The trend to make cartridges shorter has been with us since the 1940s, with the .308 Winchester being developed to replace the .30-06 Springfield.
The .308 case spawned an entire family of cartridges, from 6mm in diameter all the way up to .358. It wasn’t long before the Remington folks developed a line of short-action magnums, namely the .350 Remington Magnum and 6.5mm Remington Magnum. They didn’t exactly set the world on fire, but when Winchester announced the WSM, or Winchester Short Magnum, line of cartridges, the game was changed, and the short-action rifles had true magnum capabilities.
To the handloader, they can deliver a whole lot of power in a tiny package, but they come with their own set of unique challenges. Let’s talk about some tips for loading for the volumetrically challenged.
Starting with the .308 family of cases, you shouldn’t really encounter a case capacity problem until you hit the .308 itself. It’s not really a problem, as much as it is a challenge to find a recipe that will deliver velocities that approach the factory standard, especially with the bullets on the heavier end of the spectrum.
Look to some of the ball powders; Hodgdon’s H380 and Winchester 748 come to mind quickly. They will fit better in the compact case, and help to avoid the compressed loads that can become a pain in the arse.
The .338 Federal amplifies the problem and the .358 Winchester, although not nearly as popular as it once was, suffers the same fate. The longer spitzers that the bigger cases in these calibers drive so well will drastically compromise the capacity of these cases. For instance, using a medium length bullet in .338, say the 210 grain Swift Scirocco II, you’ll have to compress the load to 115 percent of case capacity with certain powders to achieve respectable velocities. This will not do.
Look instead to the bullets that are flat based and of semi-spitzer ogive; they keep their weight forward and take up less room in the case. I like the lighter Swift A-Frame and the North Fork semi-spitzer for these cases, as their bonded core design will prevent premature bullet breakup.
The Short Magnums offer a different set of hurdles. Like most magnum cartridges, they will show a preference for longer bullets, and for powder charges that nearly fill the case. This may pose an issue with the longest of bullets, especially the monometal bullets that are heavy for caliber.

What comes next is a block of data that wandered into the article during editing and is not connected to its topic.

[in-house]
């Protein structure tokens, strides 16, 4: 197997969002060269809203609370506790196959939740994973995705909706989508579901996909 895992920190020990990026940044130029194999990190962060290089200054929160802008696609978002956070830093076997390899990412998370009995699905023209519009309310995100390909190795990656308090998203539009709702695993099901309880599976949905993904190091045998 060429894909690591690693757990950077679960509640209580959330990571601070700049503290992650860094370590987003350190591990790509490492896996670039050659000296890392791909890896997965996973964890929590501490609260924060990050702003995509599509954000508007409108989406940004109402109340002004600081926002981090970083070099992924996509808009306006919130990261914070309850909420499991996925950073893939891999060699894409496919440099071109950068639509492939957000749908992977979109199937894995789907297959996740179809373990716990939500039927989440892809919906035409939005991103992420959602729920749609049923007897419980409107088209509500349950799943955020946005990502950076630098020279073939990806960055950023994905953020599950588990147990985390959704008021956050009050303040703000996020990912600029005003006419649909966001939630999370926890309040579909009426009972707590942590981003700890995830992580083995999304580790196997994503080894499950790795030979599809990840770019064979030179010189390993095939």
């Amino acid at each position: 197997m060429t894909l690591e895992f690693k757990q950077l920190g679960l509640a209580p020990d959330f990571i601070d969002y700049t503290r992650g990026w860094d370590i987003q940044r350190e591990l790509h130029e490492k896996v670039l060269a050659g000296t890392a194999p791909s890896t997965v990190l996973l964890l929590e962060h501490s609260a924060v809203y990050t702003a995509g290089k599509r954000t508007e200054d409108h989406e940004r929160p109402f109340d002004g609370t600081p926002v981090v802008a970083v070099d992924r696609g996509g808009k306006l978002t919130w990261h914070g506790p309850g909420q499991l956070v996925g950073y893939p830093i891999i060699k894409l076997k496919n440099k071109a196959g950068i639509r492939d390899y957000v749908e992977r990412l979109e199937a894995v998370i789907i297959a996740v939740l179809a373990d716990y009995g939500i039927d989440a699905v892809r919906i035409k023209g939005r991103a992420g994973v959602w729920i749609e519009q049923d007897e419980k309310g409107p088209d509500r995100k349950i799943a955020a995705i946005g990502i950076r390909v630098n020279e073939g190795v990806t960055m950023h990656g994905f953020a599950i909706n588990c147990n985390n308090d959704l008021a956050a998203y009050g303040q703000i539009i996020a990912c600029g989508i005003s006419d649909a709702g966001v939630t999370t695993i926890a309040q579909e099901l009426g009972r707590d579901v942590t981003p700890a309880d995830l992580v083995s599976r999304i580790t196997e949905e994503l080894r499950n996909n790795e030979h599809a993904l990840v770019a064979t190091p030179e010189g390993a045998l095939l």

These cartridges have also given me fits when it comes to finding a powder that will deliver consistent velocities with good accuracy, especially the .270 WSM. But, I’ve found a couple of powders that have worked out, and maybe they’ll save you some time, money and stomach lining. Reloder-17, from Alliant Powder, has solved the problem in both the .270 WSM and the less-popular 7mm WSM. The .300 WSM has shown a preference for IMR4350, Reloder-19, and Accurate Mag Pro, depending on the bullet I was loading for. I haven’t loaded for the .325 WSM, but looking at the load data I’d suspect that powders of the same burn rate would be a smart place to start developing your loads.
The same can be said of the .300 and .338 Ruger Compact Magnums, and the WSSM (Winchester Super Short Magnum) cartridges; they are not very forgiving to load for, but once the solution is found, you’ll get the performance you’re after. My gut tells me that these cartridges may not be with us in the next decade, there is just not enough demand for them. Reloading may be the only way to keep these rifles fed.
When it comes to the short magnums, I’ve asked myself more than once “Are they worth it?” I’m still on the fence.
I love the .308 family of cases, as they are a breeze to load for, but the feeding issues in certain rifles, loading dilemmas, and lack of magazine capacity have kept me from choosing one for a hunting rifle. Or, mayhaps better stated, I’ve had such good fortune with the .30-06-length magnum cartridges that I haven’t yet had reason to stray.
The choice is ultimately yours, but if you choose one of the shorties I hope this information helps you on your way.